For lunch, I had the Virginia ham and stuffing with peanuts. It was pretty good. I was enjoying my apple pie for dessert when Anna dropped her water glass – shattering it – and glass & cold iced tea showered over the table. Yikes! Hubby got most of the tea in his lap – I got a plateful and lapful of glass. There went my appetite. We spend the next few minutes cleaning up shattered glass and tea. Our group seems to attract disaster during lunch.

After lunch, we had 2 hours to explore on our own. Because of the extreme heat, most of us opted for the Museum and Education Center. This offered a memorable experience that spans Washington's lifetime. The Museum introduces Washington’s world with a rich and comprehensive collection of objects in a state-of-the-art facility. The Education Center was fantastic – it presents a multimedia experience that illuminates the detailed story of Washington’s life. We watched a film where it snowed on us – during the crossing of the Delaware. Wonderful exhibit.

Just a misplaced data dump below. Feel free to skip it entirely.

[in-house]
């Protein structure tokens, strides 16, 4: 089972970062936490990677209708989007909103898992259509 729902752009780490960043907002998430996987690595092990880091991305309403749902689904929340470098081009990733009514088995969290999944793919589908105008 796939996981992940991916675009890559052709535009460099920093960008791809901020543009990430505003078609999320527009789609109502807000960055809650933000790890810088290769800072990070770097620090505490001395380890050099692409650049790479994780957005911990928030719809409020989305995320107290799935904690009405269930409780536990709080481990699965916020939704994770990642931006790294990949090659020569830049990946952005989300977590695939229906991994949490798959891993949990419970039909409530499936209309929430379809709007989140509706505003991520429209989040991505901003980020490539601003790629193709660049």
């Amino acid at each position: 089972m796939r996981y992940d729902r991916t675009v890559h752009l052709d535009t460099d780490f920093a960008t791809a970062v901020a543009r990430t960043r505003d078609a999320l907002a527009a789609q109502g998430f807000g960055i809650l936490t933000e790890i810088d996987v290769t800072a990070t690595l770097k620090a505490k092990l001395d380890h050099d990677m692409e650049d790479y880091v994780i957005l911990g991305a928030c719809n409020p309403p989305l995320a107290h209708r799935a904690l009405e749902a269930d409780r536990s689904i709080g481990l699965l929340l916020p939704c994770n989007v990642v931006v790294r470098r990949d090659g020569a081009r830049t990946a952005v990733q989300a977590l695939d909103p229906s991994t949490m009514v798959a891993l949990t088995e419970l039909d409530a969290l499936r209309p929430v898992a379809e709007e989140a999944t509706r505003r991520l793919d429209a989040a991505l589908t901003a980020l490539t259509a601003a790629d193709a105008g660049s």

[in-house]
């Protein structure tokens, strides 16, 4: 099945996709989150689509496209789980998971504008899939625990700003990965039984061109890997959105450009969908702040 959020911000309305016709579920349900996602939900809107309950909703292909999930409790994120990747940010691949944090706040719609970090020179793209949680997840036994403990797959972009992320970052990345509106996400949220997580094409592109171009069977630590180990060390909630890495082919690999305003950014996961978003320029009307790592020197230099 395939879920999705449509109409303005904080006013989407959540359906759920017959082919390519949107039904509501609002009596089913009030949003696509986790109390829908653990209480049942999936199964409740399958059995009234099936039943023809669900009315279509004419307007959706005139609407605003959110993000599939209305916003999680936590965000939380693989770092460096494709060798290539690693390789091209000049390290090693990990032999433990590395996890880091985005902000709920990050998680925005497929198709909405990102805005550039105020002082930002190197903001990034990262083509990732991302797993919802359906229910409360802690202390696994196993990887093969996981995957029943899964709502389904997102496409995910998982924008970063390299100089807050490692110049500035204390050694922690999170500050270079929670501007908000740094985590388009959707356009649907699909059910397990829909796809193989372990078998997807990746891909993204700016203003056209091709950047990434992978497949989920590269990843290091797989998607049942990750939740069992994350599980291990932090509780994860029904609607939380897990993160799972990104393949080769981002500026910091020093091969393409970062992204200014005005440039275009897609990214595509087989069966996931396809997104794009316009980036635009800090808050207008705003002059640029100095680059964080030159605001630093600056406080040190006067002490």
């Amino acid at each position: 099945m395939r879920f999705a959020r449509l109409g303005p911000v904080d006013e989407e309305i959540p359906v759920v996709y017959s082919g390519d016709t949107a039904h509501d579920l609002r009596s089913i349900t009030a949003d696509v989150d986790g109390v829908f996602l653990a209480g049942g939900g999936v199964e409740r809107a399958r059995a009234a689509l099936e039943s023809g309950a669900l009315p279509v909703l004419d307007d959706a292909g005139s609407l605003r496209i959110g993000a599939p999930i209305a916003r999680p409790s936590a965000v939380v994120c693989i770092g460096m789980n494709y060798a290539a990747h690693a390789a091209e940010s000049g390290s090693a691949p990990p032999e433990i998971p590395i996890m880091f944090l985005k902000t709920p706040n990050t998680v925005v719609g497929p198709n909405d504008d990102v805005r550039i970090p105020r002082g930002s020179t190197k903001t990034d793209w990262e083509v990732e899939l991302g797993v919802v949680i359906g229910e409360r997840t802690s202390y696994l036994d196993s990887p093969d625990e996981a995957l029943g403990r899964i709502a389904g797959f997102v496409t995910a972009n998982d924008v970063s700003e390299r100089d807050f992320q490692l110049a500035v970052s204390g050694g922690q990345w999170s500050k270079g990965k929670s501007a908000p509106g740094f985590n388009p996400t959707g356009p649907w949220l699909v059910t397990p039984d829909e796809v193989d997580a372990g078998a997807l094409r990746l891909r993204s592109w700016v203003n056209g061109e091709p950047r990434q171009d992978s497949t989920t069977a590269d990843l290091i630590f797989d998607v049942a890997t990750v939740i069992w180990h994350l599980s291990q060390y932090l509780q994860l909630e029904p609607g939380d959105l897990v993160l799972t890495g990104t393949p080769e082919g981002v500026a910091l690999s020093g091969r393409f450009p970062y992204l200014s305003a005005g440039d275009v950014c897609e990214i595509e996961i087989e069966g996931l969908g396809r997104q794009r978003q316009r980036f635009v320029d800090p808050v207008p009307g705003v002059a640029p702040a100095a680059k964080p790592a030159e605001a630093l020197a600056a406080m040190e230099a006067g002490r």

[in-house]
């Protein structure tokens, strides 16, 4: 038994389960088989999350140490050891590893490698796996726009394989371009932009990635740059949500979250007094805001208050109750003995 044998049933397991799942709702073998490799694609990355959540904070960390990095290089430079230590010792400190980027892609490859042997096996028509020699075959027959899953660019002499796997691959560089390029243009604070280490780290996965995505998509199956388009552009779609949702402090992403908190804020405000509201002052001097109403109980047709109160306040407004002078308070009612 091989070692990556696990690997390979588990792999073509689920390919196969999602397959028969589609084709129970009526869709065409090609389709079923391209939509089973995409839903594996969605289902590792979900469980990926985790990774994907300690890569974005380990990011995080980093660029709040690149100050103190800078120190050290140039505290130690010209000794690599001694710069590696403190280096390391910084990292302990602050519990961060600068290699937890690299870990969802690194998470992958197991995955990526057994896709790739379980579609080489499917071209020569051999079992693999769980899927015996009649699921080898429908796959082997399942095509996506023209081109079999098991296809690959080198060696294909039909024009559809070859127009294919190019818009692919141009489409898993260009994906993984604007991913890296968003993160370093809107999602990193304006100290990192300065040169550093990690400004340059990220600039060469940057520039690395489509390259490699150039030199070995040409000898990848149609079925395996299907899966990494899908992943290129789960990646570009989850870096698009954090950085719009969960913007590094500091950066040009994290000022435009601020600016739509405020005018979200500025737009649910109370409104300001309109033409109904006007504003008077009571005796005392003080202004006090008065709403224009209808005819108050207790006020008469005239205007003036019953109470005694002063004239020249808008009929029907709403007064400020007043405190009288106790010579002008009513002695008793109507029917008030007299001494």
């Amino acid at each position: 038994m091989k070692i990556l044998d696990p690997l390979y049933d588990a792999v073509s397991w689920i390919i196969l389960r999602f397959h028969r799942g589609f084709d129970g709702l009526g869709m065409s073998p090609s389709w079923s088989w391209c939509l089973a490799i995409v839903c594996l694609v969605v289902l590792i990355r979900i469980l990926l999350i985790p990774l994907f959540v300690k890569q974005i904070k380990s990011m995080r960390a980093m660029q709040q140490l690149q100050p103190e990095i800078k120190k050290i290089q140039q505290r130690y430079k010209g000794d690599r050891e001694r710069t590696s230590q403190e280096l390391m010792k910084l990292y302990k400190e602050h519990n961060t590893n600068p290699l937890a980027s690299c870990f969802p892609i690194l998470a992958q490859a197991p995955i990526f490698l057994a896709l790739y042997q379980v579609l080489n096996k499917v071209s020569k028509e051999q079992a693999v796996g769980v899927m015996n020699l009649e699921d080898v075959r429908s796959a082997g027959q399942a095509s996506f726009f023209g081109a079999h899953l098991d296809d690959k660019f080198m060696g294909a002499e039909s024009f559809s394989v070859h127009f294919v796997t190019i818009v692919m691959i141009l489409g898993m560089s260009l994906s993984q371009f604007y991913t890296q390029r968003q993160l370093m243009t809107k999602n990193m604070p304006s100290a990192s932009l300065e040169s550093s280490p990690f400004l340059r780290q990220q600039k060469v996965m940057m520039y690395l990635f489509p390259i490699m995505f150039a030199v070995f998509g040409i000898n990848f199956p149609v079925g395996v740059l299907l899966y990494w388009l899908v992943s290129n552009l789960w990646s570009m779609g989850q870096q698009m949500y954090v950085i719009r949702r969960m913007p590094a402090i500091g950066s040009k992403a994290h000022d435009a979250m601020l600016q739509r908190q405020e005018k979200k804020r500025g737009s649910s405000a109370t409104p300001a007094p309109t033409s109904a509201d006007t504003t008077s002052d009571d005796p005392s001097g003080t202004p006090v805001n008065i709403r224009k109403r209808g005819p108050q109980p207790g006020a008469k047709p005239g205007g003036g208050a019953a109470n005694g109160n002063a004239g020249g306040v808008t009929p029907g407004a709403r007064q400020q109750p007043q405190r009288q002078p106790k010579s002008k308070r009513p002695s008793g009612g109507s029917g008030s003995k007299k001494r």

At 2:00 pm, we load up in the bus and then head over to the Capitol for a group photo op on the West lawn of the building.

Afterwards, we all split up – we head to the East entrance of the Capital and stand in a long line to be allowed in to go through security. We go through security and are then directed inside the building to the bottom floor to get into another long line to get tour tickets. It's 3:23 pm in the afternoon; we are 10 people away from the front of the line when an announcement is made that no more tickets will be distributed for the day. They do not distribute any more tickets after 3:20 pm. Are you kidding me??! I thought Hubby was going to have a coronary. So, we fail in our quest to get inside the Capitol building and see our Congressmen at work.